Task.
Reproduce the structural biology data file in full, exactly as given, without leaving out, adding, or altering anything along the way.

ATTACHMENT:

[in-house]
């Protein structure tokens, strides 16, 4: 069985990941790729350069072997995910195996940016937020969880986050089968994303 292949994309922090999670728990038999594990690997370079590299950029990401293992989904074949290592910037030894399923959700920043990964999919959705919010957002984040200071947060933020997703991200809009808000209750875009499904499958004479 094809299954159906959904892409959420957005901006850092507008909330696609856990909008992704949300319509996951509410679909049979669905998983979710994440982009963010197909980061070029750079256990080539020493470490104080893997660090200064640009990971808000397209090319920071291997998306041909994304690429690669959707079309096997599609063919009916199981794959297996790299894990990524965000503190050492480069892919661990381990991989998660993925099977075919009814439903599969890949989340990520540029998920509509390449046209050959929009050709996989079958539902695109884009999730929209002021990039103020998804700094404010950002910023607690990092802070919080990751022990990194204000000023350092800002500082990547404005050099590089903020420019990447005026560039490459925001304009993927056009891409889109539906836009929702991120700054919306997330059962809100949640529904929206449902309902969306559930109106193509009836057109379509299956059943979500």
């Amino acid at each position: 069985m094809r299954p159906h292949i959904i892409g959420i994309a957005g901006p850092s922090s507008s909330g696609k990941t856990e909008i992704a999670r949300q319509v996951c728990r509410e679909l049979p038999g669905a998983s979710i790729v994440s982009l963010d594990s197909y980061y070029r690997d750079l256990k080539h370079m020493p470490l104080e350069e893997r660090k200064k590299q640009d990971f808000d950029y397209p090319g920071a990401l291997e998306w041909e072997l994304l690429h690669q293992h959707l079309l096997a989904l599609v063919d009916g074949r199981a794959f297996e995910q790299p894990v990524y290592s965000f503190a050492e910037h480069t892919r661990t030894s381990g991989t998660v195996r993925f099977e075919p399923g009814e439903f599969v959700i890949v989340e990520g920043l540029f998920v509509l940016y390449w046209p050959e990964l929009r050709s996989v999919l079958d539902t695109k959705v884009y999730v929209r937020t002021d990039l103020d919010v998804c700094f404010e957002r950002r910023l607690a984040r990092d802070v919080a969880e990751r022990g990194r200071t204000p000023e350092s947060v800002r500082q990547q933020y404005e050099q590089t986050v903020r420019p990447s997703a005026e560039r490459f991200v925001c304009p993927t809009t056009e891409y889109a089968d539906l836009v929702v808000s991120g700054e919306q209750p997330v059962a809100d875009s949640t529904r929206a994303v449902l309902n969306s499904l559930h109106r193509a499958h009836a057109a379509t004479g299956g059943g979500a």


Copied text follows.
[in-house]
């Protein structure tokens, strides 16, 4: 069985990941790729350069072997995910195996940016937020969880986050089968994303 292949994309922090999670728990038999594990690997370079590299950029990401293992989904074949290592910037030894399923959700920043990964999919959705919010957002984040200071947060933020997703991200809009808000209750875009499904499958004479 094809299954159906959904892409959420957005901006850092507008909330696609856990909008992704949300319509996951509410679909049979669905998983979710994440982009963010197909980061070029750079256990080539020493470490104080893997660090200064640009990971808000397209090319920071291997998306041909994304690429690669959707079309096997599609063919009916199981794959297996790299894990990524965000503190050492480069892919661990381990991989998660993925099977075919009814439903599969890949989340990520540029998920509509390449046209050959929009050709996989079958539902695109884009999730929209002021990039103020998804700094404010950002910023607690990092802070919080990751022990990194204000000023350092800002500082990547404005050099590089903020420019990447005026560039490459925001304009993927056009891409889109539906836009929702991120700054919306997330059962809100949640529904929206449902309902969306559930109106193509009836057109379509299956059943979500």
């Amino acid at each position: 069985m094809r299954p159906h292949i959904i892409g959420i994309a957005g901006p850092s922090s507008s909330g696609k990941t856990e909008i992704a999670r949300q319509v996951c728990r509410e679909l049979p038999g669905a998983s979710i790729v994440s982009l963010d594990s197909y980061y070029r690997d750079l256990k080539h370079m020493p470490l104080e350069e893997r660090k200064k590299q640009d990971f808000d950029y397209p090319g920071a990401l291997e998306w041909e072997l994304l690429h690669q293992h959707l079309l096997a989904l599609v063919d009916g074949r199981a794959f297996e995910q790299p894990v990524y290592s965000f503190a050492e910037h480069t892919r661990t030894s381990g991989t998660v195996r993925f099977e075919p399923g009814e439903f599969v959700i890949v989340e990520g920043l540029f998920v509509l940016y390449w046209p050959e990964l929009r050709s996989v999919l079958d539902t695109k959705v884009y999730v929209r937020t002021d990039l103020d919010v998804c700094f404010e957002r950002r910023l607690a984040r990092d802070v919080a969880e990751r022990g990194r200071t204000p000023e350092s947060v800002r500082q990547q933020y404005e050099q590089t986050v903020r420019p990447s997703a005026e560039r490459f991200v925001c304009p993927t809009t056009e891409y889109a089968d539906l836009v929702v808000s991120g700054e919306q209750p997330v059962a809100d875009s949640t529904r929206a994303v449902l309902n969306s499904l559930h109106r193509a499958h009836a057109a379509t004479g299956g059943g979500a």